FCC Expected to Open Up More Wireless Spectrum
The last time this happened, it gave us TV remotes and cordless phones, now it will give us better Wi-Fi and wider connectivity. We're talking about the FCC allowing commercial use of certain bands of airwaves.
The Federal Communications Commission is expected to approve more sections of the wireless frequency spectrum for commercial use , making it possible to improve wireless devices. Some industry experts are calling the technologies that could ensue "Wi-Fi on steroids."
Manufacturers can't have their devices send wireless signals on just any frequency. Such things are carefully regulated by the FCC so that signals don't interfere with important business or emergency services. When TV signals went to digital, it took up less room on the airwave spectrum. The FCC plans to let the public use them under a set of guidelines, similar to what they did in the 80s that eventually resulted in the Wi-Fi we use today.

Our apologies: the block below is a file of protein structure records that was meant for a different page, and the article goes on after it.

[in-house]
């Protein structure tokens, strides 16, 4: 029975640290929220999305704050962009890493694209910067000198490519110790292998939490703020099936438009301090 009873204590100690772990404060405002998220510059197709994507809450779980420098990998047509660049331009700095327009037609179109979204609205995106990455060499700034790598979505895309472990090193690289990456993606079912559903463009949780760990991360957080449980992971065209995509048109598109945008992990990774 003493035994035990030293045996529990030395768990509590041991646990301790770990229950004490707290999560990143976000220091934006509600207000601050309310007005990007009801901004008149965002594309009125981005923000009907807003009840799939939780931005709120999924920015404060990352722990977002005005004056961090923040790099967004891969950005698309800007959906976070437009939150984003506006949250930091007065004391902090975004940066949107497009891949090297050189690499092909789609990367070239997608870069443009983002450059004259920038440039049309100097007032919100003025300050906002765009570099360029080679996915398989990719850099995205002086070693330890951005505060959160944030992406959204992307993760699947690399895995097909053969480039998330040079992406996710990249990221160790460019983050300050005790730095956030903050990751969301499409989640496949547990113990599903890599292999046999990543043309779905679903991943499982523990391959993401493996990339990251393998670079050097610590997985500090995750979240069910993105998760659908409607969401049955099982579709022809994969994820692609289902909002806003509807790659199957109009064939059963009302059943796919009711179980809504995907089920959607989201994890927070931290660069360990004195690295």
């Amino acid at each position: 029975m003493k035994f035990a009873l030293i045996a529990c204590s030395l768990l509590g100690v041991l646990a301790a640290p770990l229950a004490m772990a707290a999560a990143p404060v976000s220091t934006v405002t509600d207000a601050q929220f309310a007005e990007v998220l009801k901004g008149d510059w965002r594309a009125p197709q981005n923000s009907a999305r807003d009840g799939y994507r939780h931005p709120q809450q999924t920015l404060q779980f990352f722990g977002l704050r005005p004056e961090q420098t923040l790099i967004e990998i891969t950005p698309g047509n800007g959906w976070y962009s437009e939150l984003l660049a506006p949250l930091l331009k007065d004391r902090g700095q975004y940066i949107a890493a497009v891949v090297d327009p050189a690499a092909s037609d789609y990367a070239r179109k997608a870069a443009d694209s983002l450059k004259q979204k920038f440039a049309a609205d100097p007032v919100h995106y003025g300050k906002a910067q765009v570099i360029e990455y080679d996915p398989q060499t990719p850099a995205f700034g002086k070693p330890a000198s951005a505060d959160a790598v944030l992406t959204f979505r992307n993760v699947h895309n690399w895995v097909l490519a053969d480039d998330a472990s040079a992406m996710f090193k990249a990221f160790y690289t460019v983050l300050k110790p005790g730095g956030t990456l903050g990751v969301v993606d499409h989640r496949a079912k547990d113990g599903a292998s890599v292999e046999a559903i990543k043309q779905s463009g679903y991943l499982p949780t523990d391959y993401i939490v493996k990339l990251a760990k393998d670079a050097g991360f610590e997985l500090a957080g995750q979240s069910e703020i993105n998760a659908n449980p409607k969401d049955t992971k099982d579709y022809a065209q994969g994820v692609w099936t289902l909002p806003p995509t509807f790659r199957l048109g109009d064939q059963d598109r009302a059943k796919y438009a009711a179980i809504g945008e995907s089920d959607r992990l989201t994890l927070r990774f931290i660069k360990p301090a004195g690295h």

Julius Genachowski, chairman of the FCC, told the New York Times that expanded Wi-Fi will be the first kind of deployment on the new spectrum, but this Wi-Fi will be powerful enough to cover an entire university campus instead of being confined to a set of hotspots. Many people believe that the most interesting applications of these new airwaves haven't even been thought up yet.
"But this will also be a platform for innovators and entrepreneurs," Genachowski said. "There is every chance of this leading to the development of one or more billion-dollar industries."
Experts believe the FCC is going to approve the new airwaves and the rules that govern their use during a meeting scheduled for September 23. A similar set of rules were already approved in late 2008, but some details have been in dispute since then.